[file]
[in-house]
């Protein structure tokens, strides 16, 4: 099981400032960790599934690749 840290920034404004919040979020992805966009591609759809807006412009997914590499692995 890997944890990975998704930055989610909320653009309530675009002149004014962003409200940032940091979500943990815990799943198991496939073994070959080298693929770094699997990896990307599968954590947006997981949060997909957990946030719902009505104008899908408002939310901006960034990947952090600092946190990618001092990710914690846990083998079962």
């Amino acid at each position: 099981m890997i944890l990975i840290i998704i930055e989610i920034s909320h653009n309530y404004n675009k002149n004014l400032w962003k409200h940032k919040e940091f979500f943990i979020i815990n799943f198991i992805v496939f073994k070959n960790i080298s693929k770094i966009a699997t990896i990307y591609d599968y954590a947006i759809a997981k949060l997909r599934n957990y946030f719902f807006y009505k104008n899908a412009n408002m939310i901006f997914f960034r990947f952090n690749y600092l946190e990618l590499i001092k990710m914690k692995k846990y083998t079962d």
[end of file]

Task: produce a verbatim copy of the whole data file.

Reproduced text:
[in-house]
């Protein structure tokens, strides 16, 4: 099981400032960790599934690749 840290920034404004919040979020992805966009591609759809807006412009997914590499692995 890997944890990975998704930055989610909320653009309530675009002149004014962003409200940032940091979500943990815990799943198991496939073994070959080298693929770094699997990896990307599968954590947006997981949060997909957990946030719902009505104008899908408002939310901006960034990947952090600092946190990618001092990710914690846990083998079962």
């Amino acid at each position: 099981m890997i944890l990975i840290i998704i930055e989610i920034s909320h653009n309530y404004n675009k002149n004014l400032w962003k409200h940032k919040e940091f979500f943990i979020i815990n799943f198991i992805v496939f073994k070959n960790i080298s693929k770094i966009a699997t990896i990307y591609d599968y954590a947006i759809a997981k949060l997909r599934n957990y946030f719902f807006y009505k104008n899908a412009n408002m939310i901006f997914f960034r990947f952090n690749y600092l946190e990618l590499i001092k990710m914690k692995k846990y083998t079962d």